7.  Type 2 diabetes

It is estimated that one-third of people with diabetes are unaware of their condition.  Many people may have virtually no symptoms but if not caught, uncontrolled diabetes can lead to heart disease, stroke, kidney disease, blindness, neuropathy and erectile dysfunction in men.  All these can be preventable if diabetes is diagnosed early to avoid the complications. 

The American Diabetes Association recommends that adults age 45 and older get screened for type 2 diabetes every three years by their healthcare provider with a blood test called Hemoglobin A1C.  But if a man is overweight, leads a sedentary lifestyle, has a family history or is of ethnic descent, they may need to be screened at a younger age.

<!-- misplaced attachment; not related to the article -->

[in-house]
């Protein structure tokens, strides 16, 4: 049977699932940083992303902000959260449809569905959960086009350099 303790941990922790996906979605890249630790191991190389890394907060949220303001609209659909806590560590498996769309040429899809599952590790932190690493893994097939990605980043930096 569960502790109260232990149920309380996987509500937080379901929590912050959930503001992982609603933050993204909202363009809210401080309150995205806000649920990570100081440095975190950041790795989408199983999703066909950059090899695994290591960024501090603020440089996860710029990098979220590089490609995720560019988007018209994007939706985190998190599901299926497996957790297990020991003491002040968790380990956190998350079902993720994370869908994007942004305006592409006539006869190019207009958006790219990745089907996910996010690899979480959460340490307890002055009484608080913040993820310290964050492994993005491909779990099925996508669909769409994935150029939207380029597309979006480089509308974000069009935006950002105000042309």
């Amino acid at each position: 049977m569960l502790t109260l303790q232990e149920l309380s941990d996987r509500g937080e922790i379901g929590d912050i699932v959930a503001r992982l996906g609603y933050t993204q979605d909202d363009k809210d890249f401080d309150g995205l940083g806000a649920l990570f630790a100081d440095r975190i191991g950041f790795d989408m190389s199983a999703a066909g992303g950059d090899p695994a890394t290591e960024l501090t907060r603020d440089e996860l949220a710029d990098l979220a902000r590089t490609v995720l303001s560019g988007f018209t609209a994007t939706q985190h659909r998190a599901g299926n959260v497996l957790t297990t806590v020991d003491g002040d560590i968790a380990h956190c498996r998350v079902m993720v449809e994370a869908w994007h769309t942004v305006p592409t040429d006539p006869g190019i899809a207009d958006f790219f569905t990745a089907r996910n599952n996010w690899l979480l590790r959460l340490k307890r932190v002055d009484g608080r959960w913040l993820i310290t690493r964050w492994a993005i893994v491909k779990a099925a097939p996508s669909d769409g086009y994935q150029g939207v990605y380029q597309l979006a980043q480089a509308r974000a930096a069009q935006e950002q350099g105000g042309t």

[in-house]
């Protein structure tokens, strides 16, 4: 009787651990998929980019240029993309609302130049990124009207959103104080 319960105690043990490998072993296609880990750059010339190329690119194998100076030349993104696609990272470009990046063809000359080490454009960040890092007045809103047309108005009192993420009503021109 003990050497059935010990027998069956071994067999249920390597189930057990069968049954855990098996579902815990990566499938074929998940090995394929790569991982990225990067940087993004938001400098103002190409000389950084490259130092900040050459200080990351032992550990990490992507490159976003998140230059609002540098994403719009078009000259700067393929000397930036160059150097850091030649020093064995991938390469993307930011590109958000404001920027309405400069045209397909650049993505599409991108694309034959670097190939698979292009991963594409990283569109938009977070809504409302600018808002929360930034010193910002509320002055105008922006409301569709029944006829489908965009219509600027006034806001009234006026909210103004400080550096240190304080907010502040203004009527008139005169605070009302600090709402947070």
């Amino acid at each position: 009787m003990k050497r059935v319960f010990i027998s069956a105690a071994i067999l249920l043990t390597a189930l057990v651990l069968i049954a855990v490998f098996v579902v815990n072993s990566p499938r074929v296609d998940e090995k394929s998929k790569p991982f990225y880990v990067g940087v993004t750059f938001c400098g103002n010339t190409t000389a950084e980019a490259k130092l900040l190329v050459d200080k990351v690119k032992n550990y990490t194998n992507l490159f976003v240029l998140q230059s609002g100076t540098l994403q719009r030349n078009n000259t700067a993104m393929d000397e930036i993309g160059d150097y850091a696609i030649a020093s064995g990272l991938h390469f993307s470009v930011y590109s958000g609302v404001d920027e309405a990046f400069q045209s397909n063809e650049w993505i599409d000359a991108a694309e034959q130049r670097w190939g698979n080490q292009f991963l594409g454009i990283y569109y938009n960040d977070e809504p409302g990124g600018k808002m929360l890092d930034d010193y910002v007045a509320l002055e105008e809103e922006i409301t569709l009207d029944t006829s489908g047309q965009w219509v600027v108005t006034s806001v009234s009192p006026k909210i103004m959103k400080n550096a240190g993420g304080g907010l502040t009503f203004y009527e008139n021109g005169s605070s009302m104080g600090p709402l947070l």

8.  Sexually transmitted diseases (STDs)

Any man, who is sexually active and/or has multiple partners, should be tested for STDs. Men may not realize they’re infected as many infected men have no symptoms and therefore could be spreading it to others.  However, that doesn’t mean that STDs aren’t affecting their health.  When an STD occurs in a man, they can include pain or burning during urination, a need to urinate more frequently, pain during ejaculation, abnormal discharge from the penis or bumps, blisters, or sores on the penis or genitals.

Regular STD testing is a good idea for men if they’re not in a long-term mutually monogamous relationship and will be the best way to take charge of sexual health.  Men should ask their doctor for STD testing at their annual physical.  Men can also find a nearby STD testing center at gettested.cdc.gov